As a running coach, I often feel it’s hard to fit in all the sessions I would like to do in preparation for a race. There’s speed work, lactate clearance and tolerance to be developed and there’s general work on the aerobic base; and there’s limited time and energy to do it all.
So how do heptathletes manage to conquer seven different events? The technicalities of hurdling, long jumping, high jumping, shot putting and throwing a javelin are things that rarely come naturally. Of course most multi-eventers begin when they are ten or eleven years old so the basic techniques are ingrained by the time they get to their late teens and begin competing in championships. But even so, trying to fit in training for seven different events each week must be difficult and I guess all you can do is periodise your training to allow for it. There’s probably a decision to be made whether to try and improve your strongest events vs. eliminating any weakness. These are difficult decisions for any coach and athlete.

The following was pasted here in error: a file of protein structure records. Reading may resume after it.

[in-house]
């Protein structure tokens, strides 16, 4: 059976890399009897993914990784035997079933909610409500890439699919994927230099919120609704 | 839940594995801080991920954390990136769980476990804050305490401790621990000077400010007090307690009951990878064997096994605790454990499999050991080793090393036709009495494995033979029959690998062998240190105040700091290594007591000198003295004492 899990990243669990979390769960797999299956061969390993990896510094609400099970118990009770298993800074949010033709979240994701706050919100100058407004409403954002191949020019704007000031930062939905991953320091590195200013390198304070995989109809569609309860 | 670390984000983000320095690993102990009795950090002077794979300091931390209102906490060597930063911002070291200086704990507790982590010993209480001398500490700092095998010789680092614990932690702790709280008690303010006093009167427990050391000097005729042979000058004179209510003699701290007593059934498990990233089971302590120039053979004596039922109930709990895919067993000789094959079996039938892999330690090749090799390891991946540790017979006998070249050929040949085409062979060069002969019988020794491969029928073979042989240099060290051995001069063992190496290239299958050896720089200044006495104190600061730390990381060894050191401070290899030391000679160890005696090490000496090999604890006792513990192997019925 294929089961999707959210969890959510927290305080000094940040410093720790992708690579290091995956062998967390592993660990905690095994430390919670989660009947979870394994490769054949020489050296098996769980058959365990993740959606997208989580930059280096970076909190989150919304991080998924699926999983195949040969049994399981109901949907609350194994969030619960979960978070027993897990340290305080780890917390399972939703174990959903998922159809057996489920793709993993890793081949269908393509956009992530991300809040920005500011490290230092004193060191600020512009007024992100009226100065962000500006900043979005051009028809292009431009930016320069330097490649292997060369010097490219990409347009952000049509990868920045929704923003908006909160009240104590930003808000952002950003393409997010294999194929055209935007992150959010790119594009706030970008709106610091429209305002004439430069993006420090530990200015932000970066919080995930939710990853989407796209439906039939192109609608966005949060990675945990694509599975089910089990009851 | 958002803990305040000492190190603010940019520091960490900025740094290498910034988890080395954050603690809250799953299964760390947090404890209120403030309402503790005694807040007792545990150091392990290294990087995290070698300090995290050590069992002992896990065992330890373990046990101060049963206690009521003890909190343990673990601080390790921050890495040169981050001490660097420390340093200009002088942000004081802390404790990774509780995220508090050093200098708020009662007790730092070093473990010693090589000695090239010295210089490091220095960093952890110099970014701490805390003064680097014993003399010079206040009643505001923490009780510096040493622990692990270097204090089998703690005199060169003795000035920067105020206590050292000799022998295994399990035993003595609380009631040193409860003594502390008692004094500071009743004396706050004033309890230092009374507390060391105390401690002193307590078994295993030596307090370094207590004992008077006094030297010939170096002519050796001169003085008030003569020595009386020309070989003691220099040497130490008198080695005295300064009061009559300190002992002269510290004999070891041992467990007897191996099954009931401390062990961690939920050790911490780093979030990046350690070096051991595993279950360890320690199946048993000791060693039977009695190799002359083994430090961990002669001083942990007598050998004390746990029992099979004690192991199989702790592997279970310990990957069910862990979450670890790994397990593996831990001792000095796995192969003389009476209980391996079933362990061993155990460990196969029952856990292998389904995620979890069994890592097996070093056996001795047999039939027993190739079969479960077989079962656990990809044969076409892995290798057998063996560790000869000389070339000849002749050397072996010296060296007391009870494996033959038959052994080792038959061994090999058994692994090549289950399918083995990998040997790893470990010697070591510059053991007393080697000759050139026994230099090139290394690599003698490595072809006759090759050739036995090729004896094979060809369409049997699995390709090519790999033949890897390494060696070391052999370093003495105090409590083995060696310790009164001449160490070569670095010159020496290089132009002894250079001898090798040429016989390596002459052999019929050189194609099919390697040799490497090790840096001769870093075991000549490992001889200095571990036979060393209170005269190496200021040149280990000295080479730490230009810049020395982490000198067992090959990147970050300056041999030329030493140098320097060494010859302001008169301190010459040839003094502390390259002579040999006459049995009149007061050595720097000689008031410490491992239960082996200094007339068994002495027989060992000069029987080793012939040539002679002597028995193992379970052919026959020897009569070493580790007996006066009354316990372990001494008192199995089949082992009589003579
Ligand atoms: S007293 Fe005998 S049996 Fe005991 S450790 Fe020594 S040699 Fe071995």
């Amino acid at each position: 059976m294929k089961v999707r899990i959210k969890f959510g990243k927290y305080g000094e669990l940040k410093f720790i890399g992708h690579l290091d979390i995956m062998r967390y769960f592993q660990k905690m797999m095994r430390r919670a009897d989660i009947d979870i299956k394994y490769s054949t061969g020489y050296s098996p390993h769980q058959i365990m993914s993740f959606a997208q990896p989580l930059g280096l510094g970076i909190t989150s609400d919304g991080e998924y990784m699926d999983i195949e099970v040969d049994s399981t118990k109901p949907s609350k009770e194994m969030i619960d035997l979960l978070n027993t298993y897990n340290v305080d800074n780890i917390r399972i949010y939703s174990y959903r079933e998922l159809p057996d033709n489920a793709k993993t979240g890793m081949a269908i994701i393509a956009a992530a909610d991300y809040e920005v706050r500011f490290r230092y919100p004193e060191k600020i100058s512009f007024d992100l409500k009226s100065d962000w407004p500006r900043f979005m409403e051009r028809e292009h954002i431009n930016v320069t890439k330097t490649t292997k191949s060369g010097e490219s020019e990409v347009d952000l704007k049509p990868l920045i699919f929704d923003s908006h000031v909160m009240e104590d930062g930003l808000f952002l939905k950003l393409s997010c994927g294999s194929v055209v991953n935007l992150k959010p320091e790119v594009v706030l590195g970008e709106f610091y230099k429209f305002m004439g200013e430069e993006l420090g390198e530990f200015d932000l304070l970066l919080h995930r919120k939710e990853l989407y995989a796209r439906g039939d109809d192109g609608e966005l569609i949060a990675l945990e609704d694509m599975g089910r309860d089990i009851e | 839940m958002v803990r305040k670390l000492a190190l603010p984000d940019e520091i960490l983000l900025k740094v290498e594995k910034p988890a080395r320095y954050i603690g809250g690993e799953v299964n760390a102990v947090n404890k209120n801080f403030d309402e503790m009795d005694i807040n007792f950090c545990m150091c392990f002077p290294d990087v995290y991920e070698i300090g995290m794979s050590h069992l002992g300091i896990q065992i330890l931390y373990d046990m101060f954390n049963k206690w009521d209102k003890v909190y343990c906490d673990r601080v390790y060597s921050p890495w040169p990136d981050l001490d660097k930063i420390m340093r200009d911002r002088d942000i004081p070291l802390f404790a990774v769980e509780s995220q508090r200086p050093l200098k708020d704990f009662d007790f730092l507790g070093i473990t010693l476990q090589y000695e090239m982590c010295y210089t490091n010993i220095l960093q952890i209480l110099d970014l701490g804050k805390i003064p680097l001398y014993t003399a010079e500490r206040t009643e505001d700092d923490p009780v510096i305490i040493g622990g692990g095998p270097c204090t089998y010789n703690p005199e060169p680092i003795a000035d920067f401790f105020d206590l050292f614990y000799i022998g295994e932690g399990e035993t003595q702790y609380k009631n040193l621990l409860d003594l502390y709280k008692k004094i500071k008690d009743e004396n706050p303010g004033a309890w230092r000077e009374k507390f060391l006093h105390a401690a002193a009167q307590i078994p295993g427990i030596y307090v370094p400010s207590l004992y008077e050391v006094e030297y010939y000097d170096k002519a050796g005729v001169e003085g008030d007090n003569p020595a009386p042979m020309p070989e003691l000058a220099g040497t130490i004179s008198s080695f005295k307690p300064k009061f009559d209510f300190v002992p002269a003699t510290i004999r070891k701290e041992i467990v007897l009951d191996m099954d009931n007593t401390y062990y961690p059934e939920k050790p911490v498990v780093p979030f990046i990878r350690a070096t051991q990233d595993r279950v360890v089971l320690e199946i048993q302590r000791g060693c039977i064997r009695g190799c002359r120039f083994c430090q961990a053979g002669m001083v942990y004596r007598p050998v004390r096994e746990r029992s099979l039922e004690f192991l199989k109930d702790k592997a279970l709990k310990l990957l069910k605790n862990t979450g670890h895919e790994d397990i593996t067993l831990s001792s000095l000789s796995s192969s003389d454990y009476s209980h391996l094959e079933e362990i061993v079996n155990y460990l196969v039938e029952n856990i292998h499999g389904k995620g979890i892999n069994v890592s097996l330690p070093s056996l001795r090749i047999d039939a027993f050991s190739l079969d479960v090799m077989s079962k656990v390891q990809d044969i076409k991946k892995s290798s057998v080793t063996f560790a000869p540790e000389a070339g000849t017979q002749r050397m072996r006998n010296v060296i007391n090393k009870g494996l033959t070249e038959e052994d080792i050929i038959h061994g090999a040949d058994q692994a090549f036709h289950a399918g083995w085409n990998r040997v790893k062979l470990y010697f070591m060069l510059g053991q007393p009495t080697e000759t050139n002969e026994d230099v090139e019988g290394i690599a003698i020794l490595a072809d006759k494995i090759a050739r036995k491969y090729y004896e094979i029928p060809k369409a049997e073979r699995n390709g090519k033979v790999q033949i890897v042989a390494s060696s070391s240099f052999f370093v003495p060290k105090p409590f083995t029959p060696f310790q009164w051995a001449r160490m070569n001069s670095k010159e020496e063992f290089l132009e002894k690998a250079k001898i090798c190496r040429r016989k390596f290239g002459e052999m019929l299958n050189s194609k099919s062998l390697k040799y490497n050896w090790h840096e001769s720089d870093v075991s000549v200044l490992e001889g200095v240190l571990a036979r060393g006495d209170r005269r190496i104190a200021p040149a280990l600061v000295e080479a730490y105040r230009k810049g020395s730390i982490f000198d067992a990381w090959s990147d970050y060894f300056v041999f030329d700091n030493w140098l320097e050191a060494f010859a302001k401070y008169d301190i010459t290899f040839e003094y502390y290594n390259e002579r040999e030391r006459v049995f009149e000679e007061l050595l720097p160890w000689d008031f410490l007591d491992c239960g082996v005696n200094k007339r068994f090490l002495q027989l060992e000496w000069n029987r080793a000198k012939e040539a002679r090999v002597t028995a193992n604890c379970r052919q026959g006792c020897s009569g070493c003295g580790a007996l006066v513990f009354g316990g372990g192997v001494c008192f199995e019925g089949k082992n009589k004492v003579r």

I tuned in over the two days to snippets of the events but it was the final 800m race which I watched with most interest given it’s my event. While trained world-class 800m runners are running under 1:45 for men and 1:55 for women, watching the heptathletes provides a different look.
These women are very good athletes there’s no doubt about that but they are second echelon or they’d be 800m specialists. The nature of the heptathlon disciplines pushes them to develop speed and power over endurance and the limitations of training mean they can’t be running 40 miles or more per week as the specialists do.
After six events, the Netherlands’ Anouk Vetter had edged ahead of Nafi Thiam through a massive 58+ metre throw in the javelin leaving only the two of them contending for the gold and silver. Meanwhile the 21-year-old American sensation, Anna Hall, who had been setting personal bests in each event and bouncing around excitedly after each great throw, jump or sprint was favoured to be first across the line. She recently ran 2:03 for 800m and while she wouldn’t be able to reach Thiam or Vetter in the overall standings it was likely she’d take bronze.